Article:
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Brexit

‘They will put me in prison first’: UK business owner refuses to take down ‘Bollocks to Brexit’ sign

Charlie Mullins, owner of Pimlico Plumbers in London, has been told by his local council to remove the giant sign, but says he’d rather go to jail

PUBLISHED : Saturday, 06 October, 2018, 4:01am
UPDATED : Saturday, 06 October, 2018, 8:49pm

An outspoken British businessman is prepared to go to prison to keep a giant “Bollocks to Brexit” sign above his London office after he was told to remove it by his local council.

Charlie Mullins, the founder of Pimlico Plumbers and a former Conservative party donor, accused Lambeth borough council of interfering with his freedom of speech and succumbing to people’s sensitivities over a word that was proved in a 1977 case involving the Sex Pistols not to be obscene.

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“We had a sign there previously saying, ‘Nobody voted to be poorer’ for six months and Lambeth did not object,” Mullins said. “They say it has nothing to do with our business, but quite clearly it has everything to do with our business. If there is Brexit we won’t have a business.

“This is just bullying and the advert is not coming down. They will need to put me in prison before that comes down. I am just a business standing up for my rights.”

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The council said it had received complaints from commuters about the sign near Waterloo station and as it was not related to his business, he would have to remove it or apply for planning consent, which he was unlikely to get.

Mullins, who has a workforce of about 440 at Pimlico, which says it is the largest independent plumbing company in the London area, is one of Britain’s best-known backers of the campaign to stop Brexit.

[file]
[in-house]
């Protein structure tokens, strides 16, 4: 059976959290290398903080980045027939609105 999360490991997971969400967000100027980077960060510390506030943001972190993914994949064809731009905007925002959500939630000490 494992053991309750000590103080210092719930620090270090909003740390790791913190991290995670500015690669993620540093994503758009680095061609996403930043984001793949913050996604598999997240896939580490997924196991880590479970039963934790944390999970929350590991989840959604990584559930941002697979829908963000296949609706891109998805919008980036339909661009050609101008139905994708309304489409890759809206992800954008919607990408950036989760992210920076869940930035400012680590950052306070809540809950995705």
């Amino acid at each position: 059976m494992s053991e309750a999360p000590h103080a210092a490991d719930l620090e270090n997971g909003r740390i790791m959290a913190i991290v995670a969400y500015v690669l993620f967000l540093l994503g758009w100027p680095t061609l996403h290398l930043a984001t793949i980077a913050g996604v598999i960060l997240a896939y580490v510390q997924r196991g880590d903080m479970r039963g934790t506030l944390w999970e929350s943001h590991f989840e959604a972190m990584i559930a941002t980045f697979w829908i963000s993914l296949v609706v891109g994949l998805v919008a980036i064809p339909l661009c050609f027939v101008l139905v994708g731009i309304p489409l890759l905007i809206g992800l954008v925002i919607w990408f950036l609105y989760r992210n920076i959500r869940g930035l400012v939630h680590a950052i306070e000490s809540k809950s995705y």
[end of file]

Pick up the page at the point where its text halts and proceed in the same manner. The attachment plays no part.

In 2016 he supported Gina Miller’s successful high court bid to give parliament a meaningful vote over the final Brexit deal and he also donated to her End the Chaos campaign to publish facts about Brexit.

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Bollocks to Brexit is the slogan of a grass roots campaign group, which was seen handing out stickers at the recent Labour and Conservative conferences.

Mullins has said he accepts that some commuters may find the word offensive but points to the trial over the cover for the Sex Pistols album Never Mind the Bollocks.

In 1977 the punk band’s reputation soared after a police officer confiscated albums in a shop in Nottingham, arguing that the appearance of the word “bollocks” contravened the 1899 Indecent Advertising Act, forcing shops around the country to sell the album under the counter.

The record was ruled not indecent after the defence barrister John Mortimer QC got an English professor to testify that the word had appeared in medieval bibles, veterinary books and literature – and was a colloquialism for nonsense.

Mullins said that since his sign went up three weeks ago and attracted attention on social media, a media company had offered to provide him with 22 electronic sites for a similar advertisement.

Lambeth council told Mullins that “as the sign is not specifically related to the business of Pimlico Plumbers and is well in excess of the size limits, the sign does not benefit from deemed consent and will therefore either need to be removed ASAP or an application for advert consent submitted”.

It said it would be an offence under the Town and Country Planning Act 1990 to continue to display it without consent.

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Although the council received a number of complaints from the public about language, it pointed out that the content of adverts is a matter for the Advertising Standards Authority.

A Lambeth council spokesman said it was considering “whether or not the physical advertisement requires advertisement consent under planning controls and as part of this process, we contacted the company setting out the normal rules and options available to them”.

It said planning-related advertising legislation is “complex and adverts can be displayed without the need for the council’s consent” but this was subject to various conditions and limitations.